Probably one of the most dramatic differences between the Sprint and AT&T Optimus G handsets are the cameras. While Sprint's Optimus G retains the global handset's 13 megapixel camera, the camera itself juts out of the back slightly. On the other hand, AT&T's unit has an 8 megapixel camera that is flush to the back.
The cameras on both handsets also prove a point that's constantly overlooked by consumers, and that's that more megapixels don't always make a better camera experience. The 13 megapixel shooter on Sprint's handset is anything but bad, but the larger sensor can have issues with graininess.
Here are a few comparison shots of both devices, side by side. (AT&T on top, Sprint on bottom)
While it's hard to say that any of the pictures are genuinely bad, some will likely appreciate the AT&T's camera a little more due to the over saturation of photos. In most cases, the 13 megapixel shooter captured the scene more realistically, yet the 8 megapixel camera still looked a bit better.
Call quality on both handsets was pretty great. Both networks hit their own share of snags in different areas here in SF, but for the most part, one shouldn't be too concerned about call quality.
Battery life differed on the two devices, and the main reason for this is that Sprint's LTE network has nowhere near the same footprint as AT&T. Without LTE here in San Francisco, Sprint's Optimus G lasted longer in testing. That still doesn't mean that the LTE-enabled AT&T Optimus G didn't fare well in tests, but it's now common knowledge that LTE will run your battery down much faster. Either way, you'll be able to pull a day out the the Optimus G, no matter what variant you choose.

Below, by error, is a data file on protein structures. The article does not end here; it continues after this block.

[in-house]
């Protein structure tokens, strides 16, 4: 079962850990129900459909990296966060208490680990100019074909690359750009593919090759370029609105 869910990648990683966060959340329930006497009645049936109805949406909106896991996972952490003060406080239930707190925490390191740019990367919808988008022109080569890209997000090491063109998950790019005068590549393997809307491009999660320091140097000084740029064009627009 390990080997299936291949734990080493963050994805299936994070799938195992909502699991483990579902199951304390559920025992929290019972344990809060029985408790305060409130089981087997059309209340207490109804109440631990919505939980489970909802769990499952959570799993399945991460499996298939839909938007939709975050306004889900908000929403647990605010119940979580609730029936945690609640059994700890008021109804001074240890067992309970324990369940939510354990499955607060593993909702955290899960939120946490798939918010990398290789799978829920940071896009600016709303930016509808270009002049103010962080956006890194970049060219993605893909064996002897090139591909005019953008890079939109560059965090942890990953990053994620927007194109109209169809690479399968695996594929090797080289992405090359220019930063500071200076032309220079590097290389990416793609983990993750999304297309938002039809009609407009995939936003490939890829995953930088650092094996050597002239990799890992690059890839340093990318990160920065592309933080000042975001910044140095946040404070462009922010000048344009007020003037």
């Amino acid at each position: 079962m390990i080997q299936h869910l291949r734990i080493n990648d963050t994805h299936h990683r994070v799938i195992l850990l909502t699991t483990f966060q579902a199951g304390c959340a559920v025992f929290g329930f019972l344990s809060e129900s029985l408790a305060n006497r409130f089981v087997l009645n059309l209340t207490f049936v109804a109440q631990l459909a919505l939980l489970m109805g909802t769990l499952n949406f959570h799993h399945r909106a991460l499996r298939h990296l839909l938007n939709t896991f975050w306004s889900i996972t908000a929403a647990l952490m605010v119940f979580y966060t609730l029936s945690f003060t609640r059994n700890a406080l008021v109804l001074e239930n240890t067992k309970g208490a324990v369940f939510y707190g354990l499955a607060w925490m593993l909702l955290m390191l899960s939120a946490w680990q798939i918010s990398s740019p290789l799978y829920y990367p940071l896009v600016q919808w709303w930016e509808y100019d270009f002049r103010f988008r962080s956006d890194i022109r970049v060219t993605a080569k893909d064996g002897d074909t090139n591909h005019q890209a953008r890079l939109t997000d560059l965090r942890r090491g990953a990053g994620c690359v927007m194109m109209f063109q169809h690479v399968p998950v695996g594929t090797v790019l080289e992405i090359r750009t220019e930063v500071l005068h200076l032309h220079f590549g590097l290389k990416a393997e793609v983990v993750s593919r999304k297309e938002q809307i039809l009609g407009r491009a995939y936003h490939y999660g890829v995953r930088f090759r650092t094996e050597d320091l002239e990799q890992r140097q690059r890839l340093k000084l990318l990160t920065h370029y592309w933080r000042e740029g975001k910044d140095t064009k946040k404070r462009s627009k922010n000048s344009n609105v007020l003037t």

As we said in the first Optimus G review, LG really has hit a home run with its new flagship handset. The software optimizations are quite nice, but not everyone is going to fall in love with the new and improved user interface.
The internal hardware that runs the show is nothing short of awesome. The Qualcomm Snapdragon S4 Pro just flies on the Optimus G, no matter what you're doing on the phone. The 2GB of RAM ensures a more fluid experience across the board, and the in-hand feel of the device is one of the best we've ever come across. If you're in the market for a new smartphone, be sure to hold the Optimus G before making any assumptions. It's premium feel will make other devices with polycarbonate feel like cheap, mid-range phones.
While it's not without competition, the Optimus G is definitely one of the best Android devices on the market right now. As I said in the first review, I'd take it over the Galaxy S III in a heartbeat. Not many people will agree with me there, but there's too many reasons to grab the Optimus G over Samsung's flagship handset for me.
If you're still on the fence about the Optimus G, you can always just wait for the Nexus 4 to come along.
Overall, LG's efforts in its latest handset have proven that it can run with the big dogs, and the Optimus G does just that.